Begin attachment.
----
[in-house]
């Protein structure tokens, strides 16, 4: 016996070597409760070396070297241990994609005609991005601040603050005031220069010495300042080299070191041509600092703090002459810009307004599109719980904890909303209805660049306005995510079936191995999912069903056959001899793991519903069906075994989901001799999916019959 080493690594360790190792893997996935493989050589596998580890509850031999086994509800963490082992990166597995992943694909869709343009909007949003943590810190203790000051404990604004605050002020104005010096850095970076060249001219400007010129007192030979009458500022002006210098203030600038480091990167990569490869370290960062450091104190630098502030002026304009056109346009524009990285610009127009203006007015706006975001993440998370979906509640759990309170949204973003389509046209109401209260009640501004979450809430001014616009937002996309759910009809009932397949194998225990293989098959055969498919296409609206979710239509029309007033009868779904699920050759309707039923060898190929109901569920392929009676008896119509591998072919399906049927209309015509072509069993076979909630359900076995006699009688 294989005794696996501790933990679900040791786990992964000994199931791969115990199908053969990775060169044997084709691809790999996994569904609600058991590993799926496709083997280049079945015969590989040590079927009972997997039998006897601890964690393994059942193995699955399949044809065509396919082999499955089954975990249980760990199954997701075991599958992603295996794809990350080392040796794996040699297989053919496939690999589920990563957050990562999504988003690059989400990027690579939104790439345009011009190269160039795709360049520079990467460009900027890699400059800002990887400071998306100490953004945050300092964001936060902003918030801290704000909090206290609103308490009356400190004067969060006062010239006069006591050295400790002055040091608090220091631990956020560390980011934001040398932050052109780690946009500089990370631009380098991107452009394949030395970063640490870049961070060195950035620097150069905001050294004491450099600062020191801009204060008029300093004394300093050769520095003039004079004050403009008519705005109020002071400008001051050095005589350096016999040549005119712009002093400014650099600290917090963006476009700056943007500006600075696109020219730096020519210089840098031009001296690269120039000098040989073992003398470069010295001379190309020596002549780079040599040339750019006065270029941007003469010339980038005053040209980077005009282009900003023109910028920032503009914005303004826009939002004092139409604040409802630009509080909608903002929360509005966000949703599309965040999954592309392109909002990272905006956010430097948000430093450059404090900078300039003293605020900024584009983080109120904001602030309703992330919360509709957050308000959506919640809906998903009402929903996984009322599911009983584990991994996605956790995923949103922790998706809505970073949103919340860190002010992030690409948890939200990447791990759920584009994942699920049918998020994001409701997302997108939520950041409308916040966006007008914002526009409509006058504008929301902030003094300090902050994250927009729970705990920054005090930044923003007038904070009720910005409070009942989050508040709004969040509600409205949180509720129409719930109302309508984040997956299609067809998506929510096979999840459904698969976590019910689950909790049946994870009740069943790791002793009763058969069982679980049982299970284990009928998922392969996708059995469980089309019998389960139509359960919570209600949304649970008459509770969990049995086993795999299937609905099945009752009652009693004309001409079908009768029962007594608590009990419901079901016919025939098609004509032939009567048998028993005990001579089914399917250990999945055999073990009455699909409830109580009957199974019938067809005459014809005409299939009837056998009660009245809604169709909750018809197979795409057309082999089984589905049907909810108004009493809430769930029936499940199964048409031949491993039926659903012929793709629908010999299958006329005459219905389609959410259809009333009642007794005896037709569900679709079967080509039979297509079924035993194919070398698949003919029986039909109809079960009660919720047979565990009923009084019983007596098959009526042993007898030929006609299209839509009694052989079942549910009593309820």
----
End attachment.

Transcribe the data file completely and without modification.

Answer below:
[in-house]
């Protein structure tokens, strides 16, 4: 016996070597409760070396070297241990994609005609991005601040603050005031220069010495300042080299070191041509600092703090002459810009307004599109719980904890909303209805660049306005995510079936191995999912069903056959001899793991519903069906075994989901001799999916019959 080493690594360790190792893997996935493989050589596998580890509850031999086994509800963490082992990166597995992943694909869709343009909007949003943590810190203790000051404990604004605050002020104005010096850095970076060249001219400007010129007192030979009458500022002006210098203030600038480091990167990569490869370290960062450091104190630098502030002026304009056109346009524009990285610009127009203006007015706006975001993440998370979906509640759990309170949204973003389509046209109401209260009640501004979450809430001014616009937002996309759910009809009932397949194998225990293989098959055969498919296409609206979710239509029309007033009868779904699920050759309707039923060898190929109901569920392929009676008896119509591998072919399906049927209309015509072509069993076979909630359900076995006699009688 294989005794696996501790933990679900040791786990992964000994199931791969115990199908053969990775060169044997084709691809790999996994569904609600058991590993799926496709083997280049079945015969590989040590079927009972997997039998006897601890964690393994059942193995699955399949044809065509396919082999499955089954975990249980760990199954997701075991599958992603295996794809990350080392040796794996040699297989053919496939690999589920990563957050990562999504988003690059989400990027690579939104790439345009011009190269160039795709360049520079990467460009900027890699400059800002990887400071998306100490953004945050300092964001936060902003918030801290704000909090206290609103308490009356400190004067969060006062010239006069006591050295400790002055040091608090220091631990956020560390980011934001040398932050052109780690946009500089990370631009380098991107452009394949030395970063640490870049961070060195950035620097150069905001050294004491450099600062020191801009204060008029300093004394300093050769520095003039004079004050403009008519705005109020002071400008001051050095005589350096016999040549005119712009002093400014650099600290917090963006476009700056943007500006600075696109020219730096020519210089840098031009001296690269120039000098040989073992003398470069010295001379190309020596002549780079040599040339750019006065270029941007003469010339980038005053040209980077005009282009900003023109910028920032503009914005303004826009939002004092139409604040409802630009509080909608903002929360509005966000949703599309965040999954592309392109909002990272905006956010430097948000430093450059404090900078300039003293605020900024584009983080109120904001602030309703992330919360509709957050308000959506919640809906998903009402929903996984009322599911009983584990991994996605956790995923949103922790998706809505970073949103919340860190002010992030690409948890939200990447791990759920584009994942699920049918998020994001409701997302997108939520950041409308916040966006007008914002526009409509006058504008929301902030003094300090902050994250927009729970705990920054005090930044923003007038904070009720910005409070009942989050508040709004969040509600409205949180509720129409719930109302309508984040997956299609067809998506929510096979999840459904698969976590019910689950909790049946994870009740069943790791002793009763058969069982679980049982299970284990009928998922392969996708059995469980089309019998389960139509359960919570209600949304649970008459509770969990049995086993795999299937609905099945009752009652009693004309001409079908009768029962007594608590009990419901079901016919025939098609004509032939009567048998028993005990001579089914399917250990999945055999073990009455699909409830109580009957199974019938067809005459014809005409299939009837056998009660009245809604169709909750018809197979795409057309082999089984589905049907909810108004009493809430769930029936499940199964048409031949491993039926659903012929793709629908010999299958006329005459219905389609959410259809009333009642007794005896037709569900679709079967080509039979297509079924035993194919070398698949003919029986039909109809079960009660919720047979565990009923009084019983007596098959009526042993007898030929006609299209839509009694052989079942549910009593309820």